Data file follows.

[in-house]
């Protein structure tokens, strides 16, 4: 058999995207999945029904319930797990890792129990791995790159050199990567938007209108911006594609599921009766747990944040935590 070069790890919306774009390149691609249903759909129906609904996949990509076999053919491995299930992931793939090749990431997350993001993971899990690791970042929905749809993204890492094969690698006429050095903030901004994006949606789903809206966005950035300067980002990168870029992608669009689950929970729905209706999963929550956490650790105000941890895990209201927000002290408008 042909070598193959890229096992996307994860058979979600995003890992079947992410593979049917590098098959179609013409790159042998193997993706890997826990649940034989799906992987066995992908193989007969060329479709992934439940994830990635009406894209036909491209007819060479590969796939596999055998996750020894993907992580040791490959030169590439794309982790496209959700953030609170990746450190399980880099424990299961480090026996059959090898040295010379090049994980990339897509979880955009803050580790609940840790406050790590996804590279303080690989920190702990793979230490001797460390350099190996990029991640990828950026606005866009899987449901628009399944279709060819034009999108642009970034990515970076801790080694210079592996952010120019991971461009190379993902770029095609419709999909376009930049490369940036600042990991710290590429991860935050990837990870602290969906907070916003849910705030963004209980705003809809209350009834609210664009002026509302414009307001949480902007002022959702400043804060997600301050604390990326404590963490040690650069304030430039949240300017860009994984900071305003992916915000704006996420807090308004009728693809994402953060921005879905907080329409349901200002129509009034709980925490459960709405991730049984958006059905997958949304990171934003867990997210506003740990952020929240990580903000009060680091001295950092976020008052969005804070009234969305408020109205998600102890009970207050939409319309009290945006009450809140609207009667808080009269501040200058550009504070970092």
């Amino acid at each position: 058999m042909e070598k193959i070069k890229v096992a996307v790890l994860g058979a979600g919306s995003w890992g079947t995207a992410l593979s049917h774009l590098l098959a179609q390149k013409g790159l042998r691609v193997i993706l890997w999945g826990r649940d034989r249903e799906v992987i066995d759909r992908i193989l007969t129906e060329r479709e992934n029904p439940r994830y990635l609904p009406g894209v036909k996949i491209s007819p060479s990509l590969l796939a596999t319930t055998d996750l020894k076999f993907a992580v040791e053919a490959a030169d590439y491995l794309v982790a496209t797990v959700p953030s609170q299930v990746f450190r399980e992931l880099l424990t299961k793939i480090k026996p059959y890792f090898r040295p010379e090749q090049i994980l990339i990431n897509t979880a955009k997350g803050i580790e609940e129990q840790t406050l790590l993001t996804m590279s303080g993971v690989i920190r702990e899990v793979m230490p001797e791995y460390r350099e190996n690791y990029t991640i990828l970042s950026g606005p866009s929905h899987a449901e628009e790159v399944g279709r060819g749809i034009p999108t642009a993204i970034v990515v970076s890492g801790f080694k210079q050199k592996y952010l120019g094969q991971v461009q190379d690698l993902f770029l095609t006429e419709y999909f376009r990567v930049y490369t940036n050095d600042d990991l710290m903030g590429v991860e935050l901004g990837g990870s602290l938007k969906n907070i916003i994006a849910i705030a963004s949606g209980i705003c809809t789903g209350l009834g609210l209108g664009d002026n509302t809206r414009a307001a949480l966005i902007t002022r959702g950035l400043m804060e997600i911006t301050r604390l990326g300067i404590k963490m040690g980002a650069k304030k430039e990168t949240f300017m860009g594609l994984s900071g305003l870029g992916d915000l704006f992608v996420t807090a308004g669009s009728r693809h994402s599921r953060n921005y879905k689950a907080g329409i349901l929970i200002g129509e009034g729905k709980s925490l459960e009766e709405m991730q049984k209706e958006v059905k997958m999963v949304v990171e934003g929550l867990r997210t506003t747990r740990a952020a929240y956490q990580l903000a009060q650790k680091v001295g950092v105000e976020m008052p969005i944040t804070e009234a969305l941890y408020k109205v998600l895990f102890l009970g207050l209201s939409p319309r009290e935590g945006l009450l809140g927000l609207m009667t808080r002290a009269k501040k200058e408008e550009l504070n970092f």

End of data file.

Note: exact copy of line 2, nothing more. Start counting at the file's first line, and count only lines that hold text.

């Protein structure tokens, strides 16, 4: 058999995207999945029904319930797990890792129990791995790159050199990567938007209108911006594609599921009766747990944040935590 070069790890919306774009390149691609249903759909129906609904996949990509076999053919491995299930992931793939090749990431997350993001993971899990690791970042929905749809993204890492094969690698006429050095903030901004994006949606789903809206966005950035300067980002990168870029992608669009689950929970729905209706999963929550956490650790105000941890895990209201927000002290408008 042909070598193959890229096992996307994860058979979600995003890992079947992410593979049917590098098959179609013409790159042998193997993706890997826990649940034989799906992987066995992908193989007969060329479709992934439940994830990635009406894209036909491209007819060479590969796939596999055998996750020894993907992580040791490959030169590439794309982790496209959700953030609170990746450190399980880099424990299961480090026996059959090898040295010379090049994980990339897509979880955009803050580790609940840790406050790590996804590279303080690989920190702990793979230490001797460390350099190996990029991640990828950026606005866009899987449901628009399944279709060819034009999108642009970034990515970076801790080694210079592996952010120019991971461009190379993902770029095609419709999909376009930049490369940036600042990991710290590429991860935050990837990870602290969906907070916003849910705030963004209980705003809809209350009834609210664009002026509302414009307001949480902007002022959702400043804060997600301050604390990326404590963490040690650069304030430039949240300017860009994984900071305003992916915000704006996420807090308004009728693809994402953060921005879905907080329409349901200002129509009034709980925490459960709405991730049984958006059905997958949304990171934003867990997210506003740990952020929240990580903000009060680091001295950092976020008052969005804070009234969305408020109205998600102890009970207050939409319309009290945006009450809140609207009667808080009269501040200058550009504070970092």